The Access to Care Report/This Week (#1): How Health Needs Are Measured Makes a Difference — In Legal Practice
July 11, 2013
There is current debate over how population health should be measured. (See for example Karen Hacker and Deborah Klein Walker, “Achieving population health in Accountable Care Organizations”, American Journal of Public Health, July, 2013.)
Legal advice given by attorneys depends on how health status is measured. Health care needs may be defined in a variety of ways, and strategies for access to care depend on how the problem is defined.
As proposed here, health status may be defined in terms of input measures, medical measures, or wellness measures. Each approach leads to its own strategies for representation.
Input measures address consumption of health care. More consumption is assumed to be “better”—examples are more provider visits or more prescriptions. This approach to measuring access risks being misdirected so that underlying needs may be missed.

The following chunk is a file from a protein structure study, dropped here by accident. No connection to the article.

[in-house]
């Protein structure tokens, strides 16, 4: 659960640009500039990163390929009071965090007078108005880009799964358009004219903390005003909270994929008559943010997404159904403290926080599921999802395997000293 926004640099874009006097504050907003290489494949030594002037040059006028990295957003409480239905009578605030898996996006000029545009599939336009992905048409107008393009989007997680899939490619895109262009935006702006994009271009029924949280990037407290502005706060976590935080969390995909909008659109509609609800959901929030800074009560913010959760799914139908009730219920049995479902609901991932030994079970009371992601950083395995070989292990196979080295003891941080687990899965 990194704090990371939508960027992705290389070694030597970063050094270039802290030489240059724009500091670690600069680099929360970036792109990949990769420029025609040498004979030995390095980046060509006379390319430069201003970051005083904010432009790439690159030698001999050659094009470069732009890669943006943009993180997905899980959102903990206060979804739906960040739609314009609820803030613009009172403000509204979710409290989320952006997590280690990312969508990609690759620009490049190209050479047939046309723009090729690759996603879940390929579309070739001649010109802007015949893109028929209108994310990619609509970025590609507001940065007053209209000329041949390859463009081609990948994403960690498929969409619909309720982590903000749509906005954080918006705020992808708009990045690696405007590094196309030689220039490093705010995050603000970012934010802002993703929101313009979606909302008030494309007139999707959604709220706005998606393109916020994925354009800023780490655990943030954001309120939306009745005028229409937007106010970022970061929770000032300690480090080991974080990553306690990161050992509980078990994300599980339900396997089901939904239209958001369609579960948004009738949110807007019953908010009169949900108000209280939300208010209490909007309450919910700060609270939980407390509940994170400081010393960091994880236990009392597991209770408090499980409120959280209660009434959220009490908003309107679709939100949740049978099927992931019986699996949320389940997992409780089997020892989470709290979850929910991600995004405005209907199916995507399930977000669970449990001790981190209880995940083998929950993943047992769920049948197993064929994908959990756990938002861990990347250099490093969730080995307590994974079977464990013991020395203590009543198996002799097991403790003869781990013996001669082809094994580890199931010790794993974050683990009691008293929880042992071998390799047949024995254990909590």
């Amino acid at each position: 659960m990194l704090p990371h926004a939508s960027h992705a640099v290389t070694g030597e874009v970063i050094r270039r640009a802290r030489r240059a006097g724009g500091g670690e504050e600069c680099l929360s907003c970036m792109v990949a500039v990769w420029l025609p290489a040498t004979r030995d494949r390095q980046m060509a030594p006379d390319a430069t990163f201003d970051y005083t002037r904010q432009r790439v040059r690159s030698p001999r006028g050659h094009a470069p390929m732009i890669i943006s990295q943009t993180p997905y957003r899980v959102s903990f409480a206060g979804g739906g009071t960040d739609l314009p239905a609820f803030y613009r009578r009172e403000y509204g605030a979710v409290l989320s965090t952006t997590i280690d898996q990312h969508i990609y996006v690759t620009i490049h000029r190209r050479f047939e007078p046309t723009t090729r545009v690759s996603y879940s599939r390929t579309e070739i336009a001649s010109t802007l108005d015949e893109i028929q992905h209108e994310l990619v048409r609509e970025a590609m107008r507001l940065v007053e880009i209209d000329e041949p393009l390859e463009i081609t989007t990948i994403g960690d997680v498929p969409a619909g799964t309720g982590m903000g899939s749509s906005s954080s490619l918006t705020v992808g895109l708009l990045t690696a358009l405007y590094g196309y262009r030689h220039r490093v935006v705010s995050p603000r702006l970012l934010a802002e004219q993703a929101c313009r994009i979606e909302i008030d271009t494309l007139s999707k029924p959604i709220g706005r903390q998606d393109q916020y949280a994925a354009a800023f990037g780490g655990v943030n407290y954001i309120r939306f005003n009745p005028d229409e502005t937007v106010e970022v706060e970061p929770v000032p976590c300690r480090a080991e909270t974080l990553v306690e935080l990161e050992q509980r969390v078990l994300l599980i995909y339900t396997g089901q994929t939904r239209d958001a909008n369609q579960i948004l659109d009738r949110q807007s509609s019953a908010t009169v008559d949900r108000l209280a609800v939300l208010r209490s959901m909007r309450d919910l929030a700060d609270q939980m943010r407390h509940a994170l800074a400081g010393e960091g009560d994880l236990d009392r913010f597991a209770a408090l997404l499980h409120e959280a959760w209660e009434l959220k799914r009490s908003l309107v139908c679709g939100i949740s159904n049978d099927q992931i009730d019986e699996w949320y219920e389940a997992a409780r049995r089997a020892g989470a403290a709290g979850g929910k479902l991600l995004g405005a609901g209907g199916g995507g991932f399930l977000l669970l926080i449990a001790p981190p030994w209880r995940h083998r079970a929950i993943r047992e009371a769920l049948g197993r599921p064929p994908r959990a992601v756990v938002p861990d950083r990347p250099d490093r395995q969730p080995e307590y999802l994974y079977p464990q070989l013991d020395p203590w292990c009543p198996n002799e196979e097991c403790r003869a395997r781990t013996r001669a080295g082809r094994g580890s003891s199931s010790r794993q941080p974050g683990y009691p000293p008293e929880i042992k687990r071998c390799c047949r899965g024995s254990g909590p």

Medical measures assume that access to medical care is key, and that success is often measured by reduced morbidity (sickness) and mortality (death) rates. The objective is improved access to medical diagnosis and treatment (for example, dealing with high blood pressure and heart disease). This approach may miss some aspects of the bigger picture.
Wellness measures address lifestyle risk factors (such as smoking, obesity, and drug abuse). The objective is improved access to lifestyle improvements; a primary difficulty may be dealing with these factors in realistic community settings.
When adopting input measures, attorneys can help arrange for improved client consumption of treatments, perhaps through better family support or care management.
When dealing with medical measures, attorney emphasis can be on how to best obtain access to medical care, which often involves eligibility for programs.
And when dealing with wellness measures, attorneys can focus on lifestyle needs and community resources, based on a much broader perspective.
Legal advice given to clients related to access to health care will depend on the perspective being applied. Consideration of different measures, and evaluation of contrasting strategies, may be a useful practice approach.